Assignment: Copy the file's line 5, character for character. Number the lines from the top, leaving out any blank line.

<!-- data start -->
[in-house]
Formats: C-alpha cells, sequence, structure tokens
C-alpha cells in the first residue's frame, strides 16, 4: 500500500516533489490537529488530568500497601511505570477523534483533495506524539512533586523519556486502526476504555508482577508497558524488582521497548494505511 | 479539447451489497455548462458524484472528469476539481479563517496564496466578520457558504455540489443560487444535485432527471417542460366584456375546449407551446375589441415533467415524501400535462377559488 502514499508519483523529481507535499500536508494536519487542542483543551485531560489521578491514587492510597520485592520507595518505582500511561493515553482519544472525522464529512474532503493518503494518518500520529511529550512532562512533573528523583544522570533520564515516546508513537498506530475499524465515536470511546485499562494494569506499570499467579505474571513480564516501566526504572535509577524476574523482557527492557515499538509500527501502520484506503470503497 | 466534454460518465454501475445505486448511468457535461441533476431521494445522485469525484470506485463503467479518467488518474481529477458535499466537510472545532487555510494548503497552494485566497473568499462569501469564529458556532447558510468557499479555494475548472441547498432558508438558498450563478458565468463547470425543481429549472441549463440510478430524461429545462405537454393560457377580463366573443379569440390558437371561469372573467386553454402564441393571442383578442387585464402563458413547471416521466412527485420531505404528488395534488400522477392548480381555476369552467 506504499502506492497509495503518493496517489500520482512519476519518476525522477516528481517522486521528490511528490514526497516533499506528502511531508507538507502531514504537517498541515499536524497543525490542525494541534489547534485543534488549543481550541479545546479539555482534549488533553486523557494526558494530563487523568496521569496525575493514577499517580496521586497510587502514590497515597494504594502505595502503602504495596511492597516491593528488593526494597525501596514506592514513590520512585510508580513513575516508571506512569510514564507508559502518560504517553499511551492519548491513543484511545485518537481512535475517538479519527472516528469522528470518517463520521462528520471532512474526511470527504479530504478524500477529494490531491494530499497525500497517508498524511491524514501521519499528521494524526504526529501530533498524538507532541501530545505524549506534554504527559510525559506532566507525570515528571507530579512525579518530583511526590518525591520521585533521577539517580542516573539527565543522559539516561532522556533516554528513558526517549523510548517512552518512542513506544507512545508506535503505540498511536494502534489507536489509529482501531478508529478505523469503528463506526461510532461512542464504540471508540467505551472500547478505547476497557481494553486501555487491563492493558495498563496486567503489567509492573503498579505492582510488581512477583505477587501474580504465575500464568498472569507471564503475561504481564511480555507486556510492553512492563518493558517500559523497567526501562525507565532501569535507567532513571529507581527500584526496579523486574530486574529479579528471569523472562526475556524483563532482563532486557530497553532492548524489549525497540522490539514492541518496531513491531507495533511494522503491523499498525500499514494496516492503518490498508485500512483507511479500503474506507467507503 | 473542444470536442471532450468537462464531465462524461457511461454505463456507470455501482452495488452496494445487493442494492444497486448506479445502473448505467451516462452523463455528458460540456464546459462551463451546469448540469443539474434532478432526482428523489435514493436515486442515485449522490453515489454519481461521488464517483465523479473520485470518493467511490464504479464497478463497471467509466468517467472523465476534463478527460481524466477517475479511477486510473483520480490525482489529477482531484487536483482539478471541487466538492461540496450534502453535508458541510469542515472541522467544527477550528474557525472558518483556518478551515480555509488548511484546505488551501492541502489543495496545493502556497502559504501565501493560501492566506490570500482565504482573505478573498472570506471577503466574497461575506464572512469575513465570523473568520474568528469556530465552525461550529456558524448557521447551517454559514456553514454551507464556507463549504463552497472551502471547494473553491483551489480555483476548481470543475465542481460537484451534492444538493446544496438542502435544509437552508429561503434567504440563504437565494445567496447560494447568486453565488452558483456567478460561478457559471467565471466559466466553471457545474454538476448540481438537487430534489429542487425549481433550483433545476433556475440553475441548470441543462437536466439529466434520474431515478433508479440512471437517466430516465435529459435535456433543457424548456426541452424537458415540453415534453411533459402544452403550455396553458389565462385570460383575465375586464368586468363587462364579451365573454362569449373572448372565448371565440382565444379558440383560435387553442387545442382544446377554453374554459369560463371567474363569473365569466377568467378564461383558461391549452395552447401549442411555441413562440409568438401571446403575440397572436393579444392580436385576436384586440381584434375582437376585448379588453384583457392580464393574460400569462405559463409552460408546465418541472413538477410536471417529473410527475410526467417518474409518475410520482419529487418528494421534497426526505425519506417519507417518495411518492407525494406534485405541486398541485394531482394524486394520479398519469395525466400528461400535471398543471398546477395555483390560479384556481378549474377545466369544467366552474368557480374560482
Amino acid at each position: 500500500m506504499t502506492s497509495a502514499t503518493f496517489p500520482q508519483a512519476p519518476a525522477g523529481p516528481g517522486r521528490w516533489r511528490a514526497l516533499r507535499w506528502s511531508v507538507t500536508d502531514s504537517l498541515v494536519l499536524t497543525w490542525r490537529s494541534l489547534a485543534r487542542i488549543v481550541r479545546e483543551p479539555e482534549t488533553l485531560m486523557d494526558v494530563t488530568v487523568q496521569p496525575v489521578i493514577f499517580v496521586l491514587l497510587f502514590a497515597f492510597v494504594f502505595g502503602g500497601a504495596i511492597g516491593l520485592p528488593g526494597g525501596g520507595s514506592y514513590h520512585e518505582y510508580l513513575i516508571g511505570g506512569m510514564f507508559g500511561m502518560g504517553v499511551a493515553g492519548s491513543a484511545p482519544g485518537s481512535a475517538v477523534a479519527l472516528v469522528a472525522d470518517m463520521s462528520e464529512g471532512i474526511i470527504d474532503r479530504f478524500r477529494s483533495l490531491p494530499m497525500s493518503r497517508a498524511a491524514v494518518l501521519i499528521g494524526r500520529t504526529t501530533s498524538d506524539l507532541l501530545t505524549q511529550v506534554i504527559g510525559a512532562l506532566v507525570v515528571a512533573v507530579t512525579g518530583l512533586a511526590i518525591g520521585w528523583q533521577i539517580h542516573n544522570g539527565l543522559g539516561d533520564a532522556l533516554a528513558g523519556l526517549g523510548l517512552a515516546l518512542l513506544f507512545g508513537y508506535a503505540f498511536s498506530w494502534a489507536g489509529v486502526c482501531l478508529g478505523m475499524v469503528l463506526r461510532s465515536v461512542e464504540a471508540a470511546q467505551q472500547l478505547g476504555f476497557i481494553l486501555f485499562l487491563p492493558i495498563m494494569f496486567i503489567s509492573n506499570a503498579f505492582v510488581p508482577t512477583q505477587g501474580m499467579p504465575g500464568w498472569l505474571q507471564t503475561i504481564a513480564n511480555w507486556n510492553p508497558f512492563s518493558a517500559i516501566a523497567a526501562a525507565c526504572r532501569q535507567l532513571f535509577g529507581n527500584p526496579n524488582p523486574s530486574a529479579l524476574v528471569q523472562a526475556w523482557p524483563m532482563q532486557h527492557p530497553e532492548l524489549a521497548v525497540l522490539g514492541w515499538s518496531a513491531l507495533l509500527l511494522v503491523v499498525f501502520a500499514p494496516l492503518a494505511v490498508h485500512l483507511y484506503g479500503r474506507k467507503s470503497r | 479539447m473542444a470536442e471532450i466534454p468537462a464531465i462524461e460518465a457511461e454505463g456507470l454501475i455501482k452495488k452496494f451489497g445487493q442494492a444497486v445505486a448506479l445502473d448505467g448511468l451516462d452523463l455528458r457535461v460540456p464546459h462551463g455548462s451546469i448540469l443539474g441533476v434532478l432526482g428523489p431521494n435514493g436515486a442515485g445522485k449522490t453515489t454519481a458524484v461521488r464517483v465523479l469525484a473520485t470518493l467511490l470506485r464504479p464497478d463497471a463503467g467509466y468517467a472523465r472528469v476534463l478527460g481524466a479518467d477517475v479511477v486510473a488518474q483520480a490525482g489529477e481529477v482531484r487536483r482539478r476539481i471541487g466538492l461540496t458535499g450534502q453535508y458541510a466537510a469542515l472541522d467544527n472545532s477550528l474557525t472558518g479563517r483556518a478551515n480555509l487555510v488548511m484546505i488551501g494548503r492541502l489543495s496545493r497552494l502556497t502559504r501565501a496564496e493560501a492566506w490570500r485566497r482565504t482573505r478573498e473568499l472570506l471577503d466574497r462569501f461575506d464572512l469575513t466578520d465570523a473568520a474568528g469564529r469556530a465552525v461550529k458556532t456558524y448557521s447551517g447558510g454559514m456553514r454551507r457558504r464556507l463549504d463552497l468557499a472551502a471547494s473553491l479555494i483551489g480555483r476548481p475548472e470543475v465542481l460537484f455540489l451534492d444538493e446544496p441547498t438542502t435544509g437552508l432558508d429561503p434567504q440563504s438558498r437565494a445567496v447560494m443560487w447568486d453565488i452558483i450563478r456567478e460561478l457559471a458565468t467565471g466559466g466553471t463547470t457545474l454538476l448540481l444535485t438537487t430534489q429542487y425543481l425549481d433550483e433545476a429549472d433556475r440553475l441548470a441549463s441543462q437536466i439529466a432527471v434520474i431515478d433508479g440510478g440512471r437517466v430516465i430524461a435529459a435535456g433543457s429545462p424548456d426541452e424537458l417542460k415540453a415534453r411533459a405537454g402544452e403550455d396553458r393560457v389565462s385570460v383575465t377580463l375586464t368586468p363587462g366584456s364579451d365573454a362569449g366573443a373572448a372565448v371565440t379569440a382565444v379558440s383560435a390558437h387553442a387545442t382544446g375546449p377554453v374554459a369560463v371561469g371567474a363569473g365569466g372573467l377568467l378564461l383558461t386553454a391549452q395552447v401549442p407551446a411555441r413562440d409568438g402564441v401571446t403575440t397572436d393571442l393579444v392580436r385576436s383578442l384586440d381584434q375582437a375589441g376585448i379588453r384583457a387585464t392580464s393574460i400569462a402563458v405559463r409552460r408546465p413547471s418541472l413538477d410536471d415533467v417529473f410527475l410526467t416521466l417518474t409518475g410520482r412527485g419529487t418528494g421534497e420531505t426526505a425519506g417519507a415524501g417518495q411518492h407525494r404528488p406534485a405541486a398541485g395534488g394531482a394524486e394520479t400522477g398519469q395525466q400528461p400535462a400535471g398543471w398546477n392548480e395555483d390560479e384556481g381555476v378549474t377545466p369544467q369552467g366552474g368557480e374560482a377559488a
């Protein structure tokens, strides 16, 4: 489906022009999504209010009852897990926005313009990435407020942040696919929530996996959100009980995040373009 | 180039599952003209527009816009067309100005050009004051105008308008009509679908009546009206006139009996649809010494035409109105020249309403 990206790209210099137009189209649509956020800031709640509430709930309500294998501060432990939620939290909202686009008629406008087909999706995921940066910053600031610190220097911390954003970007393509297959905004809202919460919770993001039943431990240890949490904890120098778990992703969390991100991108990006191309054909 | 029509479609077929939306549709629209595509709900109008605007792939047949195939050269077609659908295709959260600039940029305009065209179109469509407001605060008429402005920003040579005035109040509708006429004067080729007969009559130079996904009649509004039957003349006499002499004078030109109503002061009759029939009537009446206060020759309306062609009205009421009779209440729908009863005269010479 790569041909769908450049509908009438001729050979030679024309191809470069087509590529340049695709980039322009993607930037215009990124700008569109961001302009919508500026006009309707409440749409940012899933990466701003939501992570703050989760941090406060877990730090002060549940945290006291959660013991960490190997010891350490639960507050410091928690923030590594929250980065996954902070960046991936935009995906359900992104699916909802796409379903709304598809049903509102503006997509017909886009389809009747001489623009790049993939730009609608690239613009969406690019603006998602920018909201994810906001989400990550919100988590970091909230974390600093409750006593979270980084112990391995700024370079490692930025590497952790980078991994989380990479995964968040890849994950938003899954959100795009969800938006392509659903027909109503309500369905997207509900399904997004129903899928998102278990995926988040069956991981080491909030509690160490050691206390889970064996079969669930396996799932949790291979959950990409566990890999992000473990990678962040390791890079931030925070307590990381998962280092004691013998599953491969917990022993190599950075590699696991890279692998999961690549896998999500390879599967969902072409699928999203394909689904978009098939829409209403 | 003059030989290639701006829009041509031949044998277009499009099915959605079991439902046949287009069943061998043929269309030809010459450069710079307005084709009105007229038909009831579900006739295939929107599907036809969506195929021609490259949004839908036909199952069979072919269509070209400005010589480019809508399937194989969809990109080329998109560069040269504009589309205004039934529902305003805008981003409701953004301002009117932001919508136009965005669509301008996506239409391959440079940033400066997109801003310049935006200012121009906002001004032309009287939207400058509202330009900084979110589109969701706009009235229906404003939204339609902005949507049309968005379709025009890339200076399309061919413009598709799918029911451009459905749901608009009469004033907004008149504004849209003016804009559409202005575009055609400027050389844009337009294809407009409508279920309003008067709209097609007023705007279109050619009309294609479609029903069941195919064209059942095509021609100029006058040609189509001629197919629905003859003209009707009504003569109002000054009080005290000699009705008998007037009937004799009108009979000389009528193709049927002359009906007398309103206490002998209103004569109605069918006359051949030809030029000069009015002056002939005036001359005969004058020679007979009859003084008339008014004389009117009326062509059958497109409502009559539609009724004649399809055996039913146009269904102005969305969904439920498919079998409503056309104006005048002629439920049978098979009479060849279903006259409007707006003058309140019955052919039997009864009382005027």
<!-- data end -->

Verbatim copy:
């Protein structure tokens, strides 16, 4: 489906022009999504209010009852897990926005313009990435407020942040696919929530996996959100009980995040373009 | 180039599952003209527009816009067309100005050009004051105008308008009509679908009546009206006139009996649809010494035409109105020249309403 990206790209210099137009189209649509956020800031709640509430709930309500294998501060432990939620939290909202686009008629406008087909999706995921940066910053600031610190220097911390954003970007393509297959905004809202919460919770993001039943431990240890949490904890120098778990992703969390991100991108990006191309054909 | 029509479609077929939306549709629209595509709900109008605007792939047949195939050269077609659908295709959260600039940029305009065209179109469509407001605060008429402005920003040579005035109040509708006429004067080729007969009559130079996904009649509004039957003349006499002499004078030109109503002061009759029939009537009446206060020759309306062609009205009421009779209440729908009863005269010479 790569041909769908450049509908009438001729050979030679024309191809470069087509590529340049695709980039322009993607930037215009990124700008569109961001302009919508500026006009309707409440749409940012899933990466701003939501992570703050989760941090406060877990730090002060549940945290006291959660013991960490190997010891350490639960507050410091928690923030590594929250980065996954902070960046991936935009995906359900992104699916909802796409379903709304598809049903509102503006997509017909886009389809009747001489623009790049993939730009609608690239613009969406690019603006998602920018909201994810906001989400990550919100988590970091909230974390600093409750006593979270980084112990391995700024370079490692930025590497952790980078991994989380990479995964968040890849994950938003899954959100795009969800938006392509659903027909109503309500369905997207509900399904997004129903899928998102278990995926988040069956991981080491909030509690160490050691206390889970064996079969669930396996799932949790291979959950990409566990890999992000473990990678962040390791890079931030925070307590990381998962280092004691013998599953491969917990022993190599950075590699696991890279692998999961690549896998999500390879599967969902072409699928999203394909689904978009098939829409209403 | 003059030989290639701006829009041509031949044998277009499009099915959605079991439902046949287009069943061998043929269309030809010459450069710079307005084709009105007229038909009831579900006739295939929107599907036809969506195929021609490259949004839908036909199952069979072919269509070209400005010589480019809508399937194989969809990109080329998109560069040269504009589309205004039934529902305003805008981003409701953004301002009117932001919508136009965005669509301008996506239409391959440079940033400066997109801003310049935006200012121009906002001004032309009287939207400058509202330009900084979110589109969701706009009235229906404003939204339609902005949507049309968005379709025009890339200076399309061919413009598709799918029911451009459905749901608009009469004033907004008149504004849209003016804009559409202005575009055609400027050389844009337009294809407009409508279920309003008067709209097609007023705007279109050619009309294609479609029903069941195919064209059942095509021609100029006058040609189509001629197919629905003859003209009707009504003569109002000054009080005290000699009705008998007037009937004799009108009979000389009528193709049927002359009906007398309103206490002998209103004569109605069918006359051949030809030029000069009015002056002939005036001359005969004058020679007979009859003084008339008014004389009117009326062509059958497109409502009559539609009724004649399809055996039913146009269904102005969305969904439920498919079998409503056309104006005048002629439920049978098979009479060849279903006259409007707006003058309140019955052919039997009864009382005027």